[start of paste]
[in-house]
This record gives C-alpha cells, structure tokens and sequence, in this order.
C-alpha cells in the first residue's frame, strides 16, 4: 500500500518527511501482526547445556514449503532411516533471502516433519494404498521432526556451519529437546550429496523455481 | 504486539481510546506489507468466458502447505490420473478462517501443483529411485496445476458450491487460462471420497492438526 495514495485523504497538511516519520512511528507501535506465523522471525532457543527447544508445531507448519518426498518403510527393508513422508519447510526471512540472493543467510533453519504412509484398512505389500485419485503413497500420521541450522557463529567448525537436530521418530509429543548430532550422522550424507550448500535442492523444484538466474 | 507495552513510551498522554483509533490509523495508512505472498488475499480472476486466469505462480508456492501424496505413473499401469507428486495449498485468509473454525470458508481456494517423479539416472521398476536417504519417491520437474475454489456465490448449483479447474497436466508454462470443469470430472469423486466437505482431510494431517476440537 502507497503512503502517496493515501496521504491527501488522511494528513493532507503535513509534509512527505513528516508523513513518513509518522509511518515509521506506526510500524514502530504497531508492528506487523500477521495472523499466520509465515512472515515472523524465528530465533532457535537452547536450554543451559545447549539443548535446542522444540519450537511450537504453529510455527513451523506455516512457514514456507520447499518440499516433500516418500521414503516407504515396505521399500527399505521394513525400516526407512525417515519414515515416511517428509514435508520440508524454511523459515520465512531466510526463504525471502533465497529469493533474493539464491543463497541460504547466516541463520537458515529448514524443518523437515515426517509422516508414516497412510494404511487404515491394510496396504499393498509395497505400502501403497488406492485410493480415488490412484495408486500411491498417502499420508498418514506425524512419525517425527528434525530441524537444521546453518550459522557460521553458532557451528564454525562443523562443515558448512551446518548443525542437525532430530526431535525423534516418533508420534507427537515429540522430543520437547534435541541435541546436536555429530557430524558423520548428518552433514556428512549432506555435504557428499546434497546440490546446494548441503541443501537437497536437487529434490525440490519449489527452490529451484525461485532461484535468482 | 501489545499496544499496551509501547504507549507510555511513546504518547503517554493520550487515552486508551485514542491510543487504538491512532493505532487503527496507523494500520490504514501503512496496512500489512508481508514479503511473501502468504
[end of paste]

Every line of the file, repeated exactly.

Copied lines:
[in-house]
This record gives C-alpha cells, structure tokens and sequence, in this order.
C-alpha cells in the first residue's frame, strides 16, 4: 500500500518527511501482526547445556514449503532411516533471502516433519494404498521432526556451519529437546550429496523455481 | 504486539481510546506489507468466458502447505490420473478462517501443483529411485496445476458450491487460462471420497492438526 495514495485523504497538511516519520512511528507501535506465523522471525532457543527447544508445531507448519518426498518403510527393508513422508519447510526471512540472493543467510533453519504412509484398512505389500485419485503413497500420521541450522557463529567448525537436530521418530509429543548430532550422522550424507550448500535442492523444484538466474 | 507495552513510551498522554483509533490509523495508512505472498488475499480472476486466469505462480508456492501424496505413473499401469507428486495449498485468509473454525470458508481456494517423479539416472521398476536417504519417491520437474475454489456465490448449483479447474497436466508454462470443469470430472469423486466437505482431510494431517476440537 502507497503512503502517496493515501496521504491527501488522511494528513493532507503535513509534509512527505513528516508523513513518513509518522509511518515509521506506526510500524514502530504497531508492528506487523500477521495472523499466520509465515512472515515472523524465528530465533532457535537452547536450554543451559545447549539443548535446542522444540519450537511450537504453529510455527513451523506455516512457514514456507520447499518440499516433500516418500521414503516407504515396505521399500527399505521394513525400516526407512525417515519414515515416511517428509514435508520440508524454511523459515520465512531466510526463504525471502533465497529469493533474493539464491543463497541460504547466516541463520537458515529448514524443518523437515515426517509422516508414516497412510494404511487404515491394510496396504499393498509395497505400502501403497488406492485410493480415488490412484495408486500411491498417502499420508498418514506425524512419525517425527528434525530441524537444521546453518550459522557460521553458532557451528564454525562443523562443515558448512551446518548443525542437525532430530526431535525423534516418533508420534507427537515429540522430543520437547534435541541435541546436536555429530557430524558423520548428518552433514556428512549432506555435504557428499546434497546440490546446494548441503541443501537437497536437487529434490525440490519449489527452490529451484525461485532461484535468482 | 501489545499496544499496551509501547504507549507510555511513546504518547503517554493520550487515552486508551485514542491510543487504538491512532493505532487503527496507523494500520490504514501503512496496512500489512508481508514479503511473501502468504